What the Shape and Color of Your Stool Say About Your Health

14 June, 2020
You need to pay attention to any changes in the shape or color of your stool, because even a small change could be a symptom that something is wrong.

Your stool should be brown in color – not very light or dark – in order to be considered normal. The texture should be solid, but not excessively so.

To ensure these characteristics are met, it’s important that all four phases of digestion are completed:

Ingestion: when food enters your body.

Digestion: the chemical process in which food is converted into smaller molecules.

Absorption: the molecules pass through your digestive tract to reach your bloodstream and are distributed to your organs.

Egestion: Your body eliminates any food residues that weren’t digested.

Most of your stool is composed of about 75% water and the rest includes bacteria from the food that couldn’t be digested, along with substances that are shed by your intestines and the liver.

Different colors of stool


woman on toilet

  • The reason your body’s waste may take on this shade is because bile didn’t have time to break it down.
  • It passed through your intestines and the colon too quickly.

You may also be consuming high amounts of chlorophyll, which is found in vegetables, iron supplements, or dyes.

Read also: teas that fight digestion problems


This color could be caused by several factors. Among them are the following:

  • A condition known as Gilbert’s syndrome, which is an excess of bilirubin in the bloodstream.
  • The bacteria Giardia can cause a yellowish tone.
  • Other diseases include hepatitis and liver abnormalities.

In the rarest of cases, it’s caused by an irregularity in the absorption of nutrients.

Dark red

woman on toilet
Generally, this color indicates that there is internal bleeding due to ulcers, varicose veins, or gastritis. It could be in the esophagus, the stomach, or even the small intestine.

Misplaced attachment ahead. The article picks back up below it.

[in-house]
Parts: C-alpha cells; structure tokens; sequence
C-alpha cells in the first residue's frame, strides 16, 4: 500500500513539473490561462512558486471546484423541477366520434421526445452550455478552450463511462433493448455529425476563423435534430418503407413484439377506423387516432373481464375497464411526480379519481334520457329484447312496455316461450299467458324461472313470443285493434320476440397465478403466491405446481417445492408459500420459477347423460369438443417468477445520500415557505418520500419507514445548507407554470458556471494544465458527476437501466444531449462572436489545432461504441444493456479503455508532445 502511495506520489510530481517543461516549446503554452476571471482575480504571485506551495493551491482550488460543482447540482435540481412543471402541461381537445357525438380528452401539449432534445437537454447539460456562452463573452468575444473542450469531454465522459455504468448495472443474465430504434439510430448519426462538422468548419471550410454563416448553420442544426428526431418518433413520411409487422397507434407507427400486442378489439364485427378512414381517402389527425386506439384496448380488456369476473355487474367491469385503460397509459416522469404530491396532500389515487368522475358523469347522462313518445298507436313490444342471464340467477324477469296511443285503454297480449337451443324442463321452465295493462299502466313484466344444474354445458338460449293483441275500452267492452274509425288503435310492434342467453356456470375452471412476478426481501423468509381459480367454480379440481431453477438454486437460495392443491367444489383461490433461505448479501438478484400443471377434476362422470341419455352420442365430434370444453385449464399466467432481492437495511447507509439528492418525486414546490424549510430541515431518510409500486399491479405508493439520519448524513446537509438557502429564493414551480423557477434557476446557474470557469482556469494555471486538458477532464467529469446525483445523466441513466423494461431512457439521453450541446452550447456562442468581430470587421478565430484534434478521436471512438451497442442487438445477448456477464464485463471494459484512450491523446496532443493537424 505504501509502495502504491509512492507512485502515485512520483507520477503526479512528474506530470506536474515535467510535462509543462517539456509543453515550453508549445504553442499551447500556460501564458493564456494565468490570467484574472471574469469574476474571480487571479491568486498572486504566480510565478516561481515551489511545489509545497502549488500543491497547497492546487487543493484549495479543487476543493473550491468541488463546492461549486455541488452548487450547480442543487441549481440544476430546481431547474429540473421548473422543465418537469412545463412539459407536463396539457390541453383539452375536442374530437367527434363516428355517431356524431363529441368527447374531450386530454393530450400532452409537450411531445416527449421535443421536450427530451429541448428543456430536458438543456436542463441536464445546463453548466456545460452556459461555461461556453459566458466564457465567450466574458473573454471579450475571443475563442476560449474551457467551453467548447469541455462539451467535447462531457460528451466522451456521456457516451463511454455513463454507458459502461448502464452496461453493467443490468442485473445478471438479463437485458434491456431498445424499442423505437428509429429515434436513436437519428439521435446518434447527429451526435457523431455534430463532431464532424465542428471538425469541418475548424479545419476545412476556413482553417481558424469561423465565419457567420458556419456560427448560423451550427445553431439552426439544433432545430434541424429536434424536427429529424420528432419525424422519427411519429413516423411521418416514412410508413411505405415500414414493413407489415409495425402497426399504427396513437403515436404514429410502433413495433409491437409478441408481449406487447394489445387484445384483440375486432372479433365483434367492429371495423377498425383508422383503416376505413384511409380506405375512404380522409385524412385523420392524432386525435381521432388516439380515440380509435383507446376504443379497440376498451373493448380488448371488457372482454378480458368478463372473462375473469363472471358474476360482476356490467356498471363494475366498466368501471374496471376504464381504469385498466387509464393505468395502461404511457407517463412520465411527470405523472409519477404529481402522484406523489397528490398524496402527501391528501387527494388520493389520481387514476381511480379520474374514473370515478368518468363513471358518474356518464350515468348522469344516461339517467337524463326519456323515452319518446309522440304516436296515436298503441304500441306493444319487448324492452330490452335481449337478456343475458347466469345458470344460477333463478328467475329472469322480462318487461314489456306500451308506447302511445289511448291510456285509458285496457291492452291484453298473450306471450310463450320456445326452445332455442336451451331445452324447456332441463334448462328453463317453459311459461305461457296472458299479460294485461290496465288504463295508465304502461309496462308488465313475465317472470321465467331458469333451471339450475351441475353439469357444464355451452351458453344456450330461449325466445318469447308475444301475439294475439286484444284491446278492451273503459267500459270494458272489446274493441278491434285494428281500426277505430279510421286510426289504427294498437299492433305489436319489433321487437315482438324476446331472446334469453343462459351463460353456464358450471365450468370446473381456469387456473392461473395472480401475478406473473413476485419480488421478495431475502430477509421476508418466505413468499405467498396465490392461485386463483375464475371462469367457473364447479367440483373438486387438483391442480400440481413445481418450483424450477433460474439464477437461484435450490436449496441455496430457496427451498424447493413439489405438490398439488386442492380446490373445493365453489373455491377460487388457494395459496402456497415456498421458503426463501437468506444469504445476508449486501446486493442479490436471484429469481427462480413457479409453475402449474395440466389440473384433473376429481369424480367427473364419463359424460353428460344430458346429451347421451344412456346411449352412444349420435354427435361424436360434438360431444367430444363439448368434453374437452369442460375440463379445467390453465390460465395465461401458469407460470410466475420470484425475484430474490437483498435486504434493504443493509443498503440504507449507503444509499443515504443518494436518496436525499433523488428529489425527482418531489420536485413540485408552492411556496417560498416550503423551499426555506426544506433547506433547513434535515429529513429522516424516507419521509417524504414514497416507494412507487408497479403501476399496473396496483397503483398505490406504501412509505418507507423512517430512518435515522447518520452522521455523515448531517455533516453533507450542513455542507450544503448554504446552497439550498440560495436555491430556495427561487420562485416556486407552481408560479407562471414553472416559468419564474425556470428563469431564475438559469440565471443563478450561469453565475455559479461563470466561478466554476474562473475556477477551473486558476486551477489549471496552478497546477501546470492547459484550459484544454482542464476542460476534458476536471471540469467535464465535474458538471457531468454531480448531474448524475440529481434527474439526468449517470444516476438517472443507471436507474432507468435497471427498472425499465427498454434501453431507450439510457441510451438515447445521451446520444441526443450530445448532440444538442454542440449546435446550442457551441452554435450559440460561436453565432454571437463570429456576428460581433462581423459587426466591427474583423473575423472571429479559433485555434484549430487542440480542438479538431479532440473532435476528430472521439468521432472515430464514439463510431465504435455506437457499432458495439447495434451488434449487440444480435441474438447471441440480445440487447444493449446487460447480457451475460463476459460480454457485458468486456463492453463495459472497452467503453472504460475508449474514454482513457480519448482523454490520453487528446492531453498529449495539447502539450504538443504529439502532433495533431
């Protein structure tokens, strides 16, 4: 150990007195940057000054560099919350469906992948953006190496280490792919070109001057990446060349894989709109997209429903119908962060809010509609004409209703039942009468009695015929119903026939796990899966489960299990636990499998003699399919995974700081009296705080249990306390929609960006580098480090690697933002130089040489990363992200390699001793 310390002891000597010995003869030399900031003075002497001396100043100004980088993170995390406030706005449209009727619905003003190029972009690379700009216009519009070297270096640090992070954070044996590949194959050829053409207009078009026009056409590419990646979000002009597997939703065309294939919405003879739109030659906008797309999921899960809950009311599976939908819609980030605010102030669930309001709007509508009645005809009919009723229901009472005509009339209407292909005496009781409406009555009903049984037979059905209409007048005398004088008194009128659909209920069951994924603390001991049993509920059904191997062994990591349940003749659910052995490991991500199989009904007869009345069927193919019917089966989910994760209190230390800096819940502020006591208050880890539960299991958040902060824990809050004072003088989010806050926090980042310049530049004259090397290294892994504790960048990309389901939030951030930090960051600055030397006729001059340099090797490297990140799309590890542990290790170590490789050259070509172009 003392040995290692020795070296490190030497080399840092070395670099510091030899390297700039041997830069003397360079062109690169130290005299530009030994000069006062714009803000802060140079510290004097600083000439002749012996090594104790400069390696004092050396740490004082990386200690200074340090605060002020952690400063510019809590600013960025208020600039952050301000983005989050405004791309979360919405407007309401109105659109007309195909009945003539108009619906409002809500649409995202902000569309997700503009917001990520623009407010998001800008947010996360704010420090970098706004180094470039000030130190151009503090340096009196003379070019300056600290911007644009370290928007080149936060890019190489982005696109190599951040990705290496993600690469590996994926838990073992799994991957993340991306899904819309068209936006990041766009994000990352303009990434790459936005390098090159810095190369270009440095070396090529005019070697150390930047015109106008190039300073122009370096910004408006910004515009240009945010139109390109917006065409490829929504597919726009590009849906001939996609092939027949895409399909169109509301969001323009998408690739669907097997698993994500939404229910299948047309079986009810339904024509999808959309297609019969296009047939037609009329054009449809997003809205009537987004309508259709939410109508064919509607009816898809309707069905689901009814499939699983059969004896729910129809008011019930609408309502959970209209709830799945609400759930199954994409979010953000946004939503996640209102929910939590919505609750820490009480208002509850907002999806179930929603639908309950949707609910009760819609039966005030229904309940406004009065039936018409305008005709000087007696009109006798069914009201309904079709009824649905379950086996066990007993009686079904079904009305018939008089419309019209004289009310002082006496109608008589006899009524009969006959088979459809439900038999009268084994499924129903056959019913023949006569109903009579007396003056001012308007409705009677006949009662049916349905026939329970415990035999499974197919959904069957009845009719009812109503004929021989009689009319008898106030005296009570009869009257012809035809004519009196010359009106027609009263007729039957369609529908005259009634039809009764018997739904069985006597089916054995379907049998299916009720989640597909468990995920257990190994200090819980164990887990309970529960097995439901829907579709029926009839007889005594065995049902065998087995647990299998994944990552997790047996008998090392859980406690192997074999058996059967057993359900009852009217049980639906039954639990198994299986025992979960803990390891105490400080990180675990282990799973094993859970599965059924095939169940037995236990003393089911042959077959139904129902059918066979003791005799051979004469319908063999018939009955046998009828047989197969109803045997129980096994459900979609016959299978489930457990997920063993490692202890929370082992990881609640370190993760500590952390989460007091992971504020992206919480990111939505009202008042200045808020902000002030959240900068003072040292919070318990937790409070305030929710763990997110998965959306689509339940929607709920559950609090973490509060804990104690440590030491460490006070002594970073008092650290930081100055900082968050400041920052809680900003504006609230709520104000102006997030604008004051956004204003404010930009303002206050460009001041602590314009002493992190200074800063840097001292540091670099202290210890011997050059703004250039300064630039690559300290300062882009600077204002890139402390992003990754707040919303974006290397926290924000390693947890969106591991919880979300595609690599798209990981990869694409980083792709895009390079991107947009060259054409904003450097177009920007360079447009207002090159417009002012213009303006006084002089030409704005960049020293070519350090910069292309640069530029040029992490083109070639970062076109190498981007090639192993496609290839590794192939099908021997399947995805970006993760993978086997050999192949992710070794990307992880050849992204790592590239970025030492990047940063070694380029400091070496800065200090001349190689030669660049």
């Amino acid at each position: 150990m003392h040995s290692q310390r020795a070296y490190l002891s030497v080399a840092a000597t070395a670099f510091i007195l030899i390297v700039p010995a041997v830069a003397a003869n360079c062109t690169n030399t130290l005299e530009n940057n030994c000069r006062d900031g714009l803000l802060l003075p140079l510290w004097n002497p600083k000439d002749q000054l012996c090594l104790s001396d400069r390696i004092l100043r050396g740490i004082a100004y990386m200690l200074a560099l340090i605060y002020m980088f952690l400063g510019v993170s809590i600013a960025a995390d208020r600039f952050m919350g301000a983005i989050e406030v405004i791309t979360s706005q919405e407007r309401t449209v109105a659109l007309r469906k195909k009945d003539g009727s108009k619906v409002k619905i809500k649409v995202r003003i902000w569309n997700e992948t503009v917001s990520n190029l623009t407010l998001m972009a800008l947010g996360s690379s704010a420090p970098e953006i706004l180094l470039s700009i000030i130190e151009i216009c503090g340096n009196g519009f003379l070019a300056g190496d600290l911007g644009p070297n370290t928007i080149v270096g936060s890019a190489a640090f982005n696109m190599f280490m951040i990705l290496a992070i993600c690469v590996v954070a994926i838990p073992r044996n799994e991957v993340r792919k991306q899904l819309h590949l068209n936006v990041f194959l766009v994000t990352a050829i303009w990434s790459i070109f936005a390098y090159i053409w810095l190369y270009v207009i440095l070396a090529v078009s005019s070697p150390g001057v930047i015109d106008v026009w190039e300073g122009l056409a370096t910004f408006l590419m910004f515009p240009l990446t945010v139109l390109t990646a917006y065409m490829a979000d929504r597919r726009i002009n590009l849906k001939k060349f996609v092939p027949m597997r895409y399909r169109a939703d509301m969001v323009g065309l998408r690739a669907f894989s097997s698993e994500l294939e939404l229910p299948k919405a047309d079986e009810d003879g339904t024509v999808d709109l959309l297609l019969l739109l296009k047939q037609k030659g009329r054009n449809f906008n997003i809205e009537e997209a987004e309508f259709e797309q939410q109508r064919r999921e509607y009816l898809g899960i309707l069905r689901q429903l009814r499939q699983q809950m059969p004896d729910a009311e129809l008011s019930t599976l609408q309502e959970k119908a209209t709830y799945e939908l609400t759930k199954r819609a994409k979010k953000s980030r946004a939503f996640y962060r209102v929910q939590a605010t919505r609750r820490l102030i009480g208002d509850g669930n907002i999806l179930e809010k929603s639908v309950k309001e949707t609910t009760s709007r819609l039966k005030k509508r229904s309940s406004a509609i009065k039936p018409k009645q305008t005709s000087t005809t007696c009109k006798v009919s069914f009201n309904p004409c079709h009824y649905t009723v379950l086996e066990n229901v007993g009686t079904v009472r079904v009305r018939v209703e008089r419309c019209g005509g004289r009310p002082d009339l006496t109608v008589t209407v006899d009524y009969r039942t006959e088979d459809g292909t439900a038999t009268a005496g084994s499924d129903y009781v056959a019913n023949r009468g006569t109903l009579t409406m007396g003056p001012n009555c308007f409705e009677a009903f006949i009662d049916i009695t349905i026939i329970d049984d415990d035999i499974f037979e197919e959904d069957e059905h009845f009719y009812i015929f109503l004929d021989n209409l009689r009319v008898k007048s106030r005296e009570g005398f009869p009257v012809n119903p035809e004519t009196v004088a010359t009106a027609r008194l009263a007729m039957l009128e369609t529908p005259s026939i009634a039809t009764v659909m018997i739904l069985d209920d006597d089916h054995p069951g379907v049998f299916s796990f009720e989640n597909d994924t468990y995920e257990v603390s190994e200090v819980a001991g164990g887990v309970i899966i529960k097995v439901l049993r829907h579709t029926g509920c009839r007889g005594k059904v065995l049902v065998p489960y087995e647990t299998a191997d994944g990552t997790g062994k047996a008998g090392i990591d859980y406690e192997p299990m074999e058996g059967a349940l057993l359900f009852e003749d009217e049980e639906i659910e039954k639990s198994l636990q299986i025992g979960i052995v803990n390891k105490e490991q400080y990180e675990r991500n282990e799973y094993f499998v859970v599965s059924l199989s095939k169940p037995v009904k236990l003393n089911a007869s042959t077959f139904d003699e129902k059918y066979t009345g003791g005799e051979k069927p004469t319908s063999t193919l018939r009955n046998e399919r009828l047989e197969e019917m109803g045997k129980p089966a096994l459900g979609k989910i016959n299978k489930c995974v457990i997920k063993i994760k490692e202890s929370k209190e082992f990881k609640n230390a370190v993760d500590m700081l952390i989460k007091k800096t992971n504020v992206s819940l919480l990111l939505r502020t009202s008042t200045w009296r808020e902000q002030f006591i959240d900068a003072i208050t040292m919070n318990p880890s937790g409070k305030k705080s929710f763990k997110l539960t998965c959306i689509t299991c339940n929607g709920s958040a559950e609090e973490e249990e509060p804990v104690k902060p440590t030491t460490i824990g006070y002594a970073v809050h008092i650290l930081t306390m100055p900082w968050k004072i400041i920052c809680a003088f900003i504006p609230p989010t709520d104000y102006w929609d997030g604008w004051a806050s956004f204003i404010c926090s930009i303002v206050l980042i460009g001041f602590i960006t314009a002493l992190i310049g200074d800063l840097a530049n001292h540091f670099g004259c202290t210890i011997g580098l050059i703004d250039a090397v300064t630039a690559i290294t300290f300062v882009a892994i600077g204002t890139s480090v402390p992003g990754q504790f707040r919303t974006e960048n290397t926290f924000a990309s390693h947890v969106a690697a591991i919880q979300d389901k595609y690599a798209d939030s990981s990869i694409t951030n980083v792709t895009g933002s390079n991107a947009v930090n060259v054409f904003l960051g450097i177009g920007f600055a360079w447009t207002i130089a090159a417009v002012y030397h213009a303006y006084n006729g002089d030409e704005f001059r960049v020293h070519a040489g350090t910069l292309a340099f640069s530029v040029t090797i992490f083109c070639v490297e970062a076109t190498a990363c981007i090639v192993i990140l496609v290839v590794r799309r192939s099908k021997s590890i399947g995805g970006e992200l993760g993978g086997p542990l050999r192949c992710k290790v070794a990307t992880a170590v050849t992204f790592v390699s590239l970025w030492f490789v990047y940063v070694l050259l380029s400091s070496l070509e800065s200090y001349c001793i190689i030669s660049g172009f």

In some cases, it’s simply due to eating foods with dyes, such as tomatoes, beets, or blueberries.


A brownish color is considered to be completely normal. This is the color that results from the secretion of substances by your liver.

Depending on what you eat and the amount your liver secretes, the color may vary somewhat. As long as it is brown or slightly greenish, there’s nothing to worry about.


woman on toilet
If you notice that your stool has taken on a very dark or black color, it’s a good idea to see your doctor immediately.

  • Among the possible causes for this is bleeding in the upper digestive tract, which includes the areas between the esophagus, the stomach, or the small intestine.
  • Another cause could be the accumulation of coagulated blood.
  • In some cases, it’s just due to the intake of certain medications, such as iron.


Stool of a whitish color is not normal under any circumstances. There could be a problem with your liver or gallbladder.

White stool could be a symptom of hepatitis or cirrhosis, and antacids are responsible for secreting substances that cause it to be a much lighter color.

Be careful what you eat

  • One of the most important nutrients for digestion is fiber, which helps fight constipation, lowers cholesterol levels, and prevents the appearance of cancerous cells in the colon.
  • Chew your food slowly. Often we get overwhelmed by our busy schedule and don’t take the time to eat meals in peace. This can wind up having an effect on your digestion because your stomach isn’t able to process 100% of it.
  • Avoid eating foods that aren’t of vegetable or animal origin. Dyes, flavors, and other toxic substances not only alter the color of your stool, they can also damage your health.
  • Add probiotics to your diet. Yogurt and certain supplements contain good bacteria that help aid digestion and maintain good consistency in your stool.

We recommend: 8 herbs to improve lung health

In conclusion, changes in the texture and color of your stool can be caused by a variety of factors.

It’s a good idea to see a specialist to rule out any illness, regardless of whether it’s mild or severe. As you’ve seen, sometimes it’s only due to the natural and artificial colors in the products you consume.

  • Lewis, S. J., & Heaton, K. W. (1997). Stool form scale as a useful guide to intestinal transit time. Scandinavian Journal of Gastroenterology. https://doi.org/10.3109/00365529709011203
  • Vandeputte, D., Falony, G., Vieira-Silva, S., Tito, R. Y., Joossens, M., & Raes, J. (2016). Stool consistency is strongly associated with gut microbiota richness and composition, enterotypes and bacterial growth rates. Gut. https://doi.org/10.1136/gutjnl-2015-309618
  • Robertson, D. J., & Dominitz, J. A. (2014). Stool DNA and Colorectal-Cancer Screening. New England Journal of Medicine. https://doi.org/10.1056/NEJMe1400092